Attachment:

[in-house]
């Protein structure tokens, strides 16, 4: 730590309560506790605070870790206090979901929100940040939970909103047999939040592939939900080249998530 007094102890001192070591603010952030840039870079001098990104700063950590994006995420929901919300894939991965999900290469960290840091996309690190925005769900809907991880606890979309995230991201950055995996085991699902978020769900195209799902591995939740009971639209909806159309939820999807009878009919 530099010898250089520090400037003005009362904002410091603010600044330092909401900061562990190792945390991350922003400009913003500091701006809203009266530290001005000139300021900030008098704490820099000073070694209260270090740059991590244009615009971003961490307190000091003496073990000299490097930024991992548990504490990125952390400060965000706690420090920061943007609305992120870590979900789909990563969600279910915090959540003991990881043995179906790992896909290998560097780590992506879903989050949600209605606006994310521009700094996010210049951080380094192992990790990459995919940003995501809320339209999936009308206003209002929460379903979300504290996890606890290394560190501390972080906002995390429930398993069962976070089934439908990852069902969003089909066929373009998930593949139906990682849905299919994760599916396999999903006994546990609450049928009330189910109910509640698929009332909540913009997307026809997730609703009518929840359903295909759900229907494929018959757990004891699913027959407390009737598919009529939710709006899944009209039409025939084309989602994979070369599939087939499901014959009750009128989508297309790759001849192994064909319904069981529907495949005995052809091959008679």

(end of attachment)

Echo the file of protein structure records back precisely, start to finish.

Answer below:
[in-house]
């Protein structure tokens, strides 16, 4: 730590309560506790605070870790206090979901929100940040939970909103047999939040592939939900080249998530 007094102890001192070591603010952030840039870079001098990104700063950590994006995420929901919300894939991965999900290469960290840091996309690190925005769900809907991880606890979309995230991201950055995996085991699902978020769900195209799902591995939740009971639209909806159309939820999807009878009919 530099010898250089520090400037003005009362904002410091603010600044330092909401900061562990190792945390991350922003400009913003500091701006809203009266530290001005000139300021900030008098704490820099000073070694209260270090740059991590244009615009971003961490307190000091003496073990000299490097930024991992548990504490990125952390400060965000706690420090920061943007609305992120870590979900789909990563969600279910915090959540003991990881043995179906790992896909290998560097780590992506879903989050949600209605606006994310521009700094996010210049951080380094192992990790990459995919940003995501809320339209999936009308206003209002929460379903979300504290996890606890290394560190501390972080906002995390429930398993069962976070089934439908990852069902969003089909066929373009998930593949139906990682849905299919994760599916396999999903006994546990609450049928009330189910109910509640698929009332909540913009997307026809997730609703009518929840359903295909759900229907494929018959757990004891699913027959407390009737598919009529939710709006899944009209039409025939084309989602994979070369599939087939499901014959009750009128989508297309790759001849192994064909319904069981529907495949005995052809091959008679």